0x1000: 41 52 5A 61 68 69 64 2E 20 24  ; "ARZahid. $"
    0x1000: 41 52 49 61 68 69 64 2E 20 24  ; "ARIahid. $"
    0x1000: 41 52 49 46 68 69 64 2E 20 24  ; "ARIFhid. $"
    0x1000: 41 52 49 46 2E 00 64 2E 20 24  ; "ARIF.\0d. $"

    That word did overwrite two bytes, both 'h' (with dot) and 'i' (with zero).

    0x1000: 41 52 49 46 2E 24 64 2E 20 24  ; "ARIF.$d. $"

    And that zero is overwritten one more time to dollar sign (string terminator for the DOS int 21h service ah=9).

    Generally the relaxed syntax is not a problem, because you can't build your own instruction, the assembler will guess which one of the existing ones fits, and compile whatever expression you have into it. There's no instruction on x86 like mov [address1] and [address2], value storing same value at two different memory locations, or mov [address]+2 which would add two to the memory value at address (that's possible to do with add [address], 2 which is one off the add r/m,imm variants, depending on the data size).

    So mov msg+1,... can be only memory address msg + 1, there's no other meaningful possibility in x86 instruction set. And the data size byte is deducted from the db directive used after label msg:, this is speciality of MASM and emu8086 assemblers, most of the other assemblers don't link any defined label (symbol) with directive used after it, i.e. no "types" of symbols in common assemblers. For those the mov msg+1,'R' may end with syntax error, but not because the left side is problematic, but they will not know how big the 'R' value should be (how many bytes).

    My personal favourite NASM would report another error on it, as it requires the brackets around memory access, so in NASM only mov [msg+2],... would be valid (with size modifier like "byte ptr" in MASM allowed, but without "ptr": mov byte [msg+2],.... But in MASM/emu8086 all the variants you used are valid syntax with same meaning, producing memory reference by 16b offset.

    The assembler will also not produce two instructions instead of single (exception may be special "pseudo-instructions" in some assemblers, which are compiled to several native instructions, but that is not common in x86 assembly).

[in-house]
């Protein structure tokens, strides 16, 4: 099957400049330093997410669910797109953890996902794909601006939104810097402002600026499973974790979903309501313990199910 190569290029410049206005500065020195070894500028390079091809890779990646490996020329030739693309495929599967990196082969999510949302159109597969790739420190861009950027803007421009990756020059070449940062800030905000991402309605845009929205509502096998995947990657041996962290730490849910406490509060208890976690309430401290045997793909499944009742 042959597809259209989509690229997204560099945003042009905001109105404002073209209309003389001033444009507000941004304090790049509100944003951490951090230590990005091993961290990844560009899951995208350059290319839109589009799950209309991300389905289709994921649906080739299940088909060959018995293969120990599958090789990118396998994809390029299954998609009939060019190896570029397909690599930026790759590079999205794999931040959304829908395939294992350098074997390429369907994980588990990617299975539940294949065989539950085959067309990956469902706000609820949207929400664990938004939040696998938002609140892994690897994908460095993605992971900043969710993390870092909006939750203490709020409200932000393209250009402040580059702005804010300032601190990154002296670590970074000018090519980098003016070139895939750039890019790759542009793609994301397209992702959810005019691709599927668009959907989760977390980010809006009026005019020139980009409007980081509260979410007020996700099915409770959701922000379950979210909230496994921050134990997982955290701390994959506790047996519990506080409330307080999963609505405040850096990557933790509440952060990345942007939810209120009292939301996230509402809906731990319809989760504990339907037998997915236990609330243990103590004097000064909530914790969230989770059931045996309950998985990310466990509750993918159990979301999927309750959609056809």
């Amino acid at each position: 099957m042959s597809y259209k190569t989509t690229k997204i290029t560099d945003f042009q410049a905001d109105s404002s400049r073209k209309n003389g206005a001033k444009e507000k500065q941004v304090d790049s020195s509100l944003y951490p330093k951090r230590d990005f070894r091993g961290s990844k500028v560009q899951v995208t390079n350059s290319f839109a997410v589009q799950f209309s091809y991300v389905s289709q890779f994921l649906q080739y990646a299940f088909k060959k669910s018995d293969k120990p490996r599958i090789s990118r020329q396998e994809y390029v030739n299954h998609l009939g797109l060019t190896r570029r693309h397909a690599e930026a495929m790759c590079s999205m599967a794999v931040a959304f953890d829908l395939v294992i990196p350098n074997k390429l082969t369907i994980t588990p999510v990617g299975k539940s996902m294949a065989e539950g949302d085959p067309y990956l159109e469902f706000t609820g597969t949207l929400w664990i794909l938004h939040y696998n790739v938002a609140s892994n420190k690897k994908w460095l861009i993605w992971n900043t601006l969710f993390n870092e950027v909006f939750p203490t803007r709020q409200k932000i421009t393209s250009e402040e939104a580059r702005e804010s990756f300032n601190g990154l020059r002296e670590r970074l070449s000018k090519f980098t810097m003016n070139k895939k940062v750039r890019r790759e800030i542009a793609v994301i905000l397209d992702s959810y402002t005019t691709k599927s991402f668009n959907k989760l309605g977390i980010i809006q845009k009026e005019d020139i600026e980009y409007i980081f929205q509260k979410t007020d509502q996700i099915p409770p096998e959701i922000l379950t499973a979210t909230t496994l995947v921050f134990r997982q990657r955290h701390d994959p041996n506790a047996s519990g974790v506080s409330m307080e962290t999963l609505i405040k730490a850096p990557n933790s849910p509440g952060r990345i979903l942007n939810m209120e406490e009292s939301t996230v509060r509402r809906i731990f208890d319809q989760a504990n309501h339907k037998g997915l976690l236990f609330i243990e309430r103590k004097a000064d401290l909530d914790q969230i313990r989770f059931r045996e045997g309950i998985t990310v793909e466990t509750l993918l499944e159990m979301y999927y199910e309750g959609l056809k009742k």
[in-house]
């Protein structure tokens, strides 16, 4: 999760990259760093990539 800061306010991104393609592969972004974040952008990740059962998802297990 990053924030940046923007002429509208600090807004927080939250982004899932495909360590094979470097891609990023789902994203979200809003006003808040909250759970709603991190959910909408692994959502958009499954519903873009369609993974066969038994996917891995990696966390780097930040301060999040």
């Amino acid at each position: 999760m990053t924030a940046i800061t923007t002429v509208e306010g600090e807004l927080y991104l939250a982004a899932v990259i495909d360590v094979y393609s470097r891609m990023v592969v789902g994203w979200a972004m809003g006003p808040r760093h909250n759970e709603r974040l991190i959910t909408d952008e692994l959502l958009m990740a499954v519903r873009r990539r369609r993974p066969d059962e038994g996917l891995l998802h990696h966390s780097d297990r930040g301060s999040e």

Once you know the target CPU instruction set, what instructions do exist, you will be able to guess from the vague syntax easily, which target instruction will be produced.

    Or you can easily check in debugger disassembly window, as the disassembler will use only single way of syntax for particular instruction, not aware of the source formatting ambiguities.

     mov word ptr [msg + 4], '.'
       ; Confused again as writing on word memory specified by msg+4,
         '.' Will it write ascii on the two bytes-> .

    It will write on two bytes, that's what WORD PTR in MASM specifies. But the value is only '.' = 0x2E. But 0x2E is perfectly valid even as 16 bit value, simply extended with zeroes to 0x002E, and that's the value used by the assembler for this line.

    In future, if you are not sure, how particular thing assembles, and what it will do to the CPU/memory state, just use the emu8086 debugger. If you would in this case, you would see in the disassembly window that all those variants of msg+x did compile to the memory addresses going byte by byte over original msg memory. Also if you would open some memory view (I hope emu8086 has one, I don't use it) at msg address, you could watch each write to memory, how it does change the original values, and how that WORD PTR works, as you were not sure. Watching in debugger is usually lot more easier than reading these long answers on stack overflow...

    About what PTR does: In assembly, what does `PTR` stand for? ... doesn't explain it well, as it's hard to explain it well, the whole "BYTE PTR" is the term used by MASM, it's not parsing it as BYTE and then doing something PTR to the BYTE, but it will parse it as "BYTE PTR" and be like "okay, he want to address byte". It's like single keyword, but with space.